As a result of the situation of crisis that still affects many countries in the world, India, among those, President Biden issued Proclamation 10199 of April 30, 2021, suspending the entry into the United States, as nonimmigrants, of certain individuals who were physically present in India during the 14-day period preceding their entry or attempted entry.
The decision of the President has been motivated by the situation still tense in the United States. As of April 29, 2021, the United States had experienced more than 32 million confirmed COVID-19 cases and more than 570,000 COVID-19 deaths. The decision is part of the current Administration's policy to implement science-based public health measures, to act swiftly and aggressively to prevent further spread of the disease.
Considering the situation in India, the Centers for Disease Control and Prevention (CDC), within the Department of Health and Human Services, working with the Department of Homeland Security, has determined that the Republic of India is experiencing widespread, ongoing person-to-person transmission of SARS-CoV-2, the virus that causes COVID-19. Additionally, the World Health Organization has reported that the Republic of India has had more than 18,375,000 confirmed cases of COVID-19. The magnitude and scope of the COVID-19 pandemic in the Republic of India is surging; the Republic of India accounts for over one-third of new global cases, and the number of new cases in the Republic of India is accelerating at a rapid rate.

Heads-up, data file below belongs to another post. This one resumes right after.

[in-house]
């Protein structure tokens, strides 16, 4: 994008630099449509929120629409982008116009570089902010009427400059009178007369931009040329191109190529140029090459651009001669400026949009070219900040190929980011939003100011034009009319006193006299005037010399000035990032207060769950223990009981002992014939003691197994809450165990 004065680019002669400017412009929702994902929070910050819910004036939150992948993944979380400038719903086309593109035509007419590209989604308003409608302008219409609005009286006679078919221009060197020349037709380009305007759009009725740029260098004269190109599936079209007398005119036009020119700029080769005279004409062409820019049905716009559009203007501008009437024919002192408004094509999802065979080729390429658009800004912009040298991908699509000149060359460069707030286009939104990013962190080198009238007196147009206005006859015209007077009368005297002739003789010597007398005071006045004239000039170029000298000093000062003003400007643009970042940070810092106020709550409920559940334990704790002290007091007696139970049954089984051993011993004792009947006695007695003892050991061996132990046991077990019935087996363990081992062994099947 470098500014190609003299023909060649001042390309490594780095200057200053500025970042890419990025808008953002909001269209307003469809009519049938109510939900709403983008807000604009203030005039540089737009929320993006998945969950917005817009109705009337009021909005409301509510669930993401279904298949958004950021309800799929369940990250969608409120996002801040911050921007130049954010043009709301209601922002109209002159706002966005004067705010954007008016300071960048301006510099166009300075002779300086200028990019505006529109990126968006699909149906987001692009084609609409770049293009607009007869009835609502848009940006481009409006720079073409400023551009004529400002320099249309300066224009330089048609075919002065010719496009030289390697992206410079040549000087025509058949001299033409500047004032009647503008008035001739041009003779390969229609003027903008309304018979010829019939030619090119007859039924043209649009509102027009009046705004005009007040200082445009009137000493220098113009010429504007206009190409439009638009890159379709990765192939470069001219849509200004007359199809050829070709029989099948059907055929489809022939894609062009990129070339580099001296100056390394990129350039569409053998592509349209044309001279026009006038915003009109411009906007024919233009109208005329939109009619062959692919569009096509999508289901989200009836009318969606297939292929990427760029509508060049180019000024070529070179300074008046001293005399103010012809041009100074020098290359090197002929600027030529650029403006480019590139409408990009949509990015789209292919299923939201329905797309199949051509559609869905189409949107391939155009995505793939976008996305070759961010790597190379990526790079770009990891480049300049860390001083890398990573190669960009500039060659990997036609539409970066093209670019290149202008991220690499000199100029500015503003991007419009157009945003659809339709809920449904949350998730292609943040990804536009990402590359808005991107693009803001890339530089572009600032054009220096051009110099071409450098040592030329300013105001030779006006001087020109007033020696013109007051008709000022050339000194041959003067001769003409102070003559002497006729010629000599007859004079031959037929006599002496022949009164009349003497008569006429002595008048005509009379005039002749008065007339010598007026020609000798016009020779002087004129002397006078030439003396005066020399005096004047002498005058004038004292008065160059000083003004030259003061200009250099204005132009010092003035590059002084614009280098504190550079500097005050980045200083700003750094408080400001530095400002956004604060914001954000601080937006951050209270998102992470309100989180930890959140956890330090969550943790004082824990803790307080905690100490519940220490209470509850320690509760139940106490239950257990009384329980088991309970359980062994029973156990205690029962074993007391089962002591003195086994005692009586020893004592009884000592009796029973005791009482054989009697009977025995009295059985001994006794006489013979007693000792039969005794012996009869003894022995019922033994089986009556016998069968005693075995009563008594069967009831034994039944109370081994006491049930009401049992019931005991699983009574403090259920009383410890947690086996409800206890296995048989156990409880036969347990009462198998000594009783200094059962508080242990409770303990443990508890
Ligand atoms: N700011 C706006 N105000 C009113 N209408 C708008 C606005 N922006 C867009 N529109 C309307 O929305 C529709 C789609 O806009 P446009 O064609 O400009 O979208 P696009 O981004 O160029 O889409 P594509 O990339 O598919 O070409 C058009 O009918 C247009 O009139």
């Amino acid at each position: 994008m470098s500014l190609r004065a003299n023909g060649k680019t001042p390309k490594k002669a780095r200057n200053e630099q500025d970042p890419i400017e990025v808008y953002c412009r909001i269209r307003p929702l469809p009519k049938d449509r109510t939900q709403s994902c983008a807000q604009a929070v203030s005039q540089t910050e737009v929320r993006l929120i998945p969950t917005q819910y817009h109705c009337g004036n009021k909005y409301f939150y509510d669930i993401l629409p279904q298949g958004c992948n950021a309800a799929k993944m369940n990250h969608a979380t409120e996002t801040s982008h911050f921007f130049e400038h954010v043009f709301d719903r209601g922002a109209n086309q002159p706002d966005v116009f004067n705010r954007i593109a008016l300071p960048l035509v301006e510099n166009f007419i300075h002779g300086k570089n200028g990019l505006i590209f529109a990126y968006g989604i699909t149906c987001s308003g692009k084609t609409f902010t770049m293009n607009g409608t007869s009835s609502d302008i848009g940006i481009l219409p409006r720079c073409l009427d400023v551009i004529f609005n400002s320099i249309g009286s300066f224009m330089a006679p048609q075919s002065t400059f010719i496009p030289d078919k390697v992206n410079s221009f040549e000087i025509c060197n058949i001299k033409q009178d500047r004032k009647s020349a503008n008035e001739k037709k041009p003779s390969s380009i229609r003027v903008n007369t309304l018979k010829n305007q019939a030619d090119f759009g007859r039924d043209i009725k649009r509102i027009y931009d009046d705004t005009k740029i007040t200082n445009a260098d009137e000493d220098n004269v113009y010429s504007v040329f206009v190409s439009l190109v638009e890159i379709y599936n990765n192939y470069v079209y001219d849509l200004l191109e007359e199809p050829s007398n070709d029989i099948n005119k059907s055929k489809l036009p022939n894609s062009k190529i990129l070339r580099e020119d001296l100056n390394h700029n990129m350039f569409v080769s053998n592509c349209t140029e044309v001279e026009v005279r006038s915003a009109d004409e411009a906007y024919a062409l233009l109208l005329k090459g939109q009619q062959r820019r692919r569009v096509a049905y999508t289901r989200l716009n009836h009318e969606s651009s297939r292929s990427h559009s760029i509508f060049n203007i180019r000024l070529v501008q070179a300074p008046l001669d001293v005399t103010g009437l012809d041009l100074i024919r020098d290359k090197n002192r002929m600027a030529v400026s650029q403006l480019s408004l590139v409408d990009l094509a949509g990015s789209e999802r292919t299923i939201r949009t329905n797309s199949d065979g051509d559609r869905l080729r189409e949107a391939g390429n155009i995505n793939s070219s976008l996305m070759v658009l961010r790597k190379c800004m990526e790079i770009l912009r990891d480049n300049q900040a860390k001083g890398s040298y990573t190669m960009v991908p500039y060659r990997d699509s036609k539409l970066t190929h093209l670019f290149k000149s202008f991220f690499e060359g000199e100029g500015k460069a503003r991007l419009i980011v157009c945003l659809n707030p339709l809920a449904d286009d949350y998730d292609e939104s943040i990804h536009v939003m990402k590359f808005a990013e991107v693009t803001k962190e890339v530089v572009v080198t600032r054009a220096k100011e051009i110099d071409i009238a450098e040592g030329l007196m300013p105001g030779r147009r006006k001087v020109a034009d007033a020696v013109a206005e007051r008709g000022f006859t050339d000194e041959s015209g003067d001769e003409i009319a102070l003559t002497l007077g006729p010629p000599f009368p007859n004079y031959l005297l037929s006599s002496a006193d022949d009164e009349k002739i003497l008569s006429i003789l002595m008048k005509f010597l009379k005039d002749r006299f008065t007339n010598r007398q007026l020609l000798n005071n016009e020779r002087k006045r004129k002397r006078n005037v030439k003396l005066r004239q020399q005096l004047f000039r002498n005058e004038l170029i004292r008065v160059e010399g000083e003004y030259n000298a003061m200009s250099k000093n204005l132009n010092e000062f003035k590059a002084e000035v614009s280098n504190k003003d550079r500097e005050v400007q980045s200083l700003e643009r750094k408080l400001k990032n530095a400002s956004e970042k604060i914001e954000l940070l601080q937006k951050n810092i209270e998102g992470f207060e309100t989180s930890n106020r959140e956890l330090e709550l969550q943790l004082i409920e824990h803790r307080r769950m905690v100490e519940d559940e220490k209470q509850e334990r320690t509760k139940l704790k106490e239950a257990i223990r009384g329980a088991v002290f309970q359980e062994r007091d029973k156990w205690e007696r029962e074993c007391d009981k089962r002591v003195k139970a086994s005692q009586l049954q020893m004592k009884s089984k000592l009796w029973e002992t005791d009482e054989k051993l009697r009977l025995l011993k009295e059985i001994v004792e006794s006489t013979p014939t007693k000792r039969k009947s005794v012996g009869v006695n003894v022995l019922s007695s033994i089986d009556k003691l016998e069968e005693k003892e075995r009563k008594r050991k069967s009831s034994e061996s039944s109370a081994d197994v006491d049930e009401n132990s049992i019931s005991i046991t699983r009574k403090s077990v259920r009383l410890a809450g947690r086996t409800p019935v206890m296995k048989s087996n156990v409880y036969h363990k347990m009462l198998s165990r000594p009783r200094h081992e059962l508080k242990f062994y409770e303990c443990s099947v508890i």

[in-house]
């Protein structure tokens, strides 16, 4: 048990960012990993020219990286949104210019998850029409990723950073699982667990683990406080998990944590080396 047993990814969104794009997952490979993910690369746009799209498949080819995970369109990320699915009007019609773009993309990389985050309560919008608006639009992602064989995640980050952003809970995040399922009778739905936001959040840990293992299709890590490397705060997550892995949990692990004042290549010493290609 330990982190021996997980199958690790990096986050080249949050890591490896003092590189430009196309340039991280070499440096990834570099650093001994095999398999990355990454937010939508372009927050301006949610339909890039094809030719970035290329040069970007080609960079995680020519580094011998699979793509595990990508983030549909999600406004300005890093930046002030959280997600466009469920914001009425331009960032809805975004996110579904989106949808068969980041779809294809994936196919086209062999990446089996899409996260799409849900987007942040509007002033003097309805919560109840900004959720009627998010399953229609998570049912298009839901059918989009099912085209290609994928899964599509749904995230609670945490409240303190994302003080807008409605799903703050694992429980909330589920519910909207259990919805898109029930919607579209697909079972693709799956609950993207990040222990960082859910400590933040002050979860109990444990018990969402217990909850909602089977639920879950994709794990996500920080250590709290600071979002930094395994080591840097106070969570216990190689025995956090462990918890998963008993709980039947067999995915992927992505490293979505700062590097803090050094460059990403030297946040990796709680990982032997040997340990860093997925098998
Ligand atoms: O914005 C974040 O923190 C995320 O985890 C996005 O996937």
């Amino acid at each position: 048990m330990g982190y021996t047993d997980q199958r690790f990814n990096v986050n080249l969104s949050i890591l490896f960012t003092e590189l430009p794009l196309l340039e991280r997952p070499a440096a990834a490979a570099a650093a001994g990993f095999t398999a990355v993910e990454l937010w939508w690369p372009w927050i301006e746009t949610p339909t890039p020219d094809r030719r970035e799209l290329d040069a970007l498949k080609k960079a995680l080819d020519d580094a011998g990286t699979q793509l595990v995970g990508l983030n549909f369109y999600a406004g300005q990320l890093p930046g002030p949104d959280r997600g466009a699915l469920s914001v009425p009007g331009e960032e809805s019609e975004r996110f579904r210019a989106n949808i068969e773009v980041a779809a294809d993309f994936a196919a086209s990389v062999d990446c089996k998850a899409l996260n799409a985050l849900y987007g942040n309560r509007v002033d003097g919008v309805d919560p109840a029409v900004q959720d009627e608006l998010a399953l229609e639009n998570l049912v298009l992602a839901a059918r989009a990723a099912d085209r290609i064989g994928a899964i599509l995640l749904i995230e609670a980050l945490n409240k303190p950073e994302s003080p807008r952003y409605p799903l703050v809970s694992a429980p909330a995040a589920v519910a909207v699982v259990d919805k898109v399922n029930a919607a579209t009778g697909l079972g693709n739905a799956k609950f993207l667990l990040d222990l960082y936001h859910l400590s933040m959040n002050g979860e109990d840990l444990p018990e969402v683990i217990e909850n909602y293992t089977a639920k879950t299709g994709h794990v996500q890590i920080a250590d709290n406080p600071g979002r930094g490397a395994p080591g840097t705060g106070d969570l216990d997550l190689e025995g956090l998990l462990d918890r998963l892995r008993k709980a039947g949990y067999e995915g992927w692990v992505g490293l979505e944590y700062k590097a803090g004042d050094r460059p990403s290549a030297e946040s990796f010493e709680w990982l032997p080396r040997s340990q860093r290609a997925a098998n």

Will the Geographic Ban Affect US Citizens and Residents?
U.S. citizens, Lawful Permanent Residents, certain family members, members of the Armed Forces or their spouses and children, and certain other individuals are exempt from the travel ban, including university students with an approved student visa. For a full list of exemptions, refer to the Presidential Proclamation here. That said, travelers exempt from the geographic ban could still be subject to additional security and health screening procedures and airport and borders. Travelers should carefully review changing travel guidelines beforehand.
What Non-Immigrant Visas will be affected?
The Proclamation applies to foreign nationals seeking to enter the United States with temporary non-immigrant status. Its covers employment-based non-immigrant categories, such as H-1B, L-1A/B, and O-1. It also includes the B-1/B-2 visitor category. There are, however, important blanket National Interest Exceptions (NIE) for certain F-1 and M-1 students and J-1 exchange visitors.
How Can We Help?
If you or your family are planning to travel overseas while having a pending application, or you are a US Citizen or a Permanent Resident who has not been able to travel, do not hesitate to contact our office to schedule a legal consultation and evaluate your options. The first consultation is free!